I have for a long time been interrested in Kalman filers and how they work, I also used a Kalman filter for my Balancing robot, but I never explained how it actually was implemented. Actually I had never taken the time to sit down with a pen and a piece of paper and try to do the math by myself, so I actually did not know how it was implemented. It turned out to be a good thing, as I actually discovered a mistake in the original code, but I will get back to that later. I actually wrote about the Kalman filter as my master assignment in high school back in December 2011. But I only used the Kalman filter to calculate the true voltage of a DC signal modulated by known Gaussian white noise. My assignment can be found in the following zip file: http://www.tkjelectronics.dk/uploads/Kalman_SRP.zip. It is in danish, but you can properly use google translate to translate some of it. If you got any specific questions regarding the assignment, then ask in the comments below. Okay, but back to the subject. As I sad I had never taken the time to sit down and do the math regarding the Kalman filter based on an accelerometer and a gyroscope. It was not as hard as I expected, but I must confess that I still have not studied the deeper theory behind, on why it actually works. But for me, and most people out there, I am more interrested in implementing the filter, than in the deeper theory behind and why the equations works. Before we begin you must have some basic knowledge about matrices like multiplication of matrices and transposing of matrices. If not then please take a look at the following websites:

For those of you who do not know what a Kalman filter is, it is an algorithm which uses a series of measurements observed over time, in this context an accelerometer and a gyroscope. These measurements will contain noise that will contribute to the error of the measurement. The Kalman filter will then try to estimate the state of the system, based on the current and previous states, that tend to be more precise that than the measurements alone. In this context the problem is that the accelerometer is in general very noise when it is used to measure the gravitational acceleration since the robot is moving back and forth. The problem with the gyro is that it drifts over time - just like a spinning wheel-gyro will start to fall down when it is losing speed. In short you can say that you can only trust the gyroscope on a short term while you can only trust the accelerometer on a long term. There is actually a very easy way to deal with this by using a complimentary filter, which basicly just consist of a digital low-pass filter on the accelerometer and digital high-pass filter on the gyroscope readings. But it is not as accurate as the Kalman filter, but other people have succesfully build balancing robots using a fine-tuned complimentary filter. More information about gyroscopes, accelerometer and complimentary filters can be found in this pdf. A comparison between a complimentary filter and a Kalman filter can be found in the following blog post. The Kalman filter operates by producing a statistically optimal estimate of the system state based upon the measurement(s). To do this it will need to know the noise of the input to the filter called the measurement noise, but also the noise of the system itself called the process noise. To do this the noise has to be Gaussian distributed and have a mean of zero, luckily for us most random noise have this characteristic. For more information about the theory behind the filter take a look at the following pages:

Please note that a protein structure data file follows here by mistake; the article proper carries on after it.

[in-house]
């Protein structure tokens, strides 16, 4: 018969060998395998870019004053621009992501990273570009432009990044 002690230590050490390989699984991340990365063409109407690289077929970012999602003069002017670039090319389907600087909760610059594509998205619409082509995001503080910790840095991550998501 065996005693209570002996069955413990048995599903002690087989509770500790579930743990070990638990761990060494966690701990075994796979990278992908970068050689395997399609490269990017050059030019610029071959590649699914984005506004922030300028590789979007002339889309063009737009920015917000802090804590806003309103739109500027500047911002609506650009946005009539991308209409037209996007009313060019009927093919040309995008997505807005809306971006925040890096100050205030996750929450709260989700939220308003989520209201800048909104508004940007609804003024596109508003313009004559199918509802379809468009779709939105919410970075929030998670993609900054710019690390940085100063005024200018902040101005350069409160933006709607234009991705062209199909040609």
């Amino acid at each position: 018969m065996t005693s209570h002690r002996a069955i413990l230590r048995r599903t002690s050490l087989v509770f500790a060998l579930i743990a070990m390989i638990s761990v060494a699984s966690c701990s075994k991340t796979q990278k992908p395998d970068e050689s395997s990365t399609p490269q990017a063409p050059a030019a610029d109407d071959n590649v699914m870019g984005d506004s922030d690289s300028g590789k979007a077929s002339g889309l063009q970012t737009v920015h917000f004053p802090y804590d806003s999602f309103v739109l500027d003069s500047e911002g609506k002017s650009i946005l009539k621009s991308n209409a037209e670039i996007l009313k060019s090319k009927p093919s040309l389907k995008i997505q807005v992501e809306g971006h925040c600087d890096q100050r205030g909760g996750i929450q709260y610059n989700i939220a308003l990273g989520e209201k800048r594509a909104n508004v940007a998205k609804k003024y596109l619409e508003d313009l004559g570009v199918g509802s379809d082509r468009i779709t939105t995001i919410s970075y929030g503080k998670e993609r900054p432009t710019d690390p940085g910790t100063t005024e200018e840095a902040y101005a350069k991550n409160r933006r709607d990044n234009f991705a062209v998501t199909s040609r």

The system state $\boldsymbol{x}_k$

The next of this article might seem very confusing for some, but I promise you if you grab a pen and a piece of paper and try to follow along it is not that hard if you are reasonable at math.

If you, like me, do not have a calculator or computer program that can work with matrices, then I recommend the free online calculator Wolfram Alpha. I used it for all the calculations in this article.

I will use the same notation as the wikipedia article, but I will like to note that when the matrixes are constants and does not depend on the current time you do not have to write the k after them. So for instance $F_k$ can be simplified to $F$.

Also I would like to write a small explanation of the other aspects of the notations. First I will make a note about whats called the previous state:

Which is the previous estimated state based on the previous state and the estimates of the states before it. The next is the a priori state:

A priori means the estimate of the state matrix at the current time k based on the previous state of the system and the estimates of the states before it. The last one is called a posteriori state:

Is the estimated of the state at time k given observations up to and including at time k. The problem is that the system state itself is hidden and can only be observed through observation $z_k$. This is also called a Hidden Markov model. This means that the state will be based upon the state at time k and all the previous states. That also means that you can not trust the estimate of the state before the Kalman filter has stabilized - take a look at the graph at the front page of my assignment. The hat over the $\hat{x}$ means that is the estimate of the state. Unlike just a single $x$ which means the true state - the one we are trying to estimate. So the notation for the state at time k is:

The state of the system at time k if given by:

Where $x_k$ is the state matrix which is given by:

As you can see the output of the filter will be the angle $\theta$ but also the bias $\dot{\theta}_b$ based upon the measurements from the accelerometer and gyroscope. The bias is the amount the gyro has drifted. This means that one can get the true rate by subtracting the bias from the gyro measurement.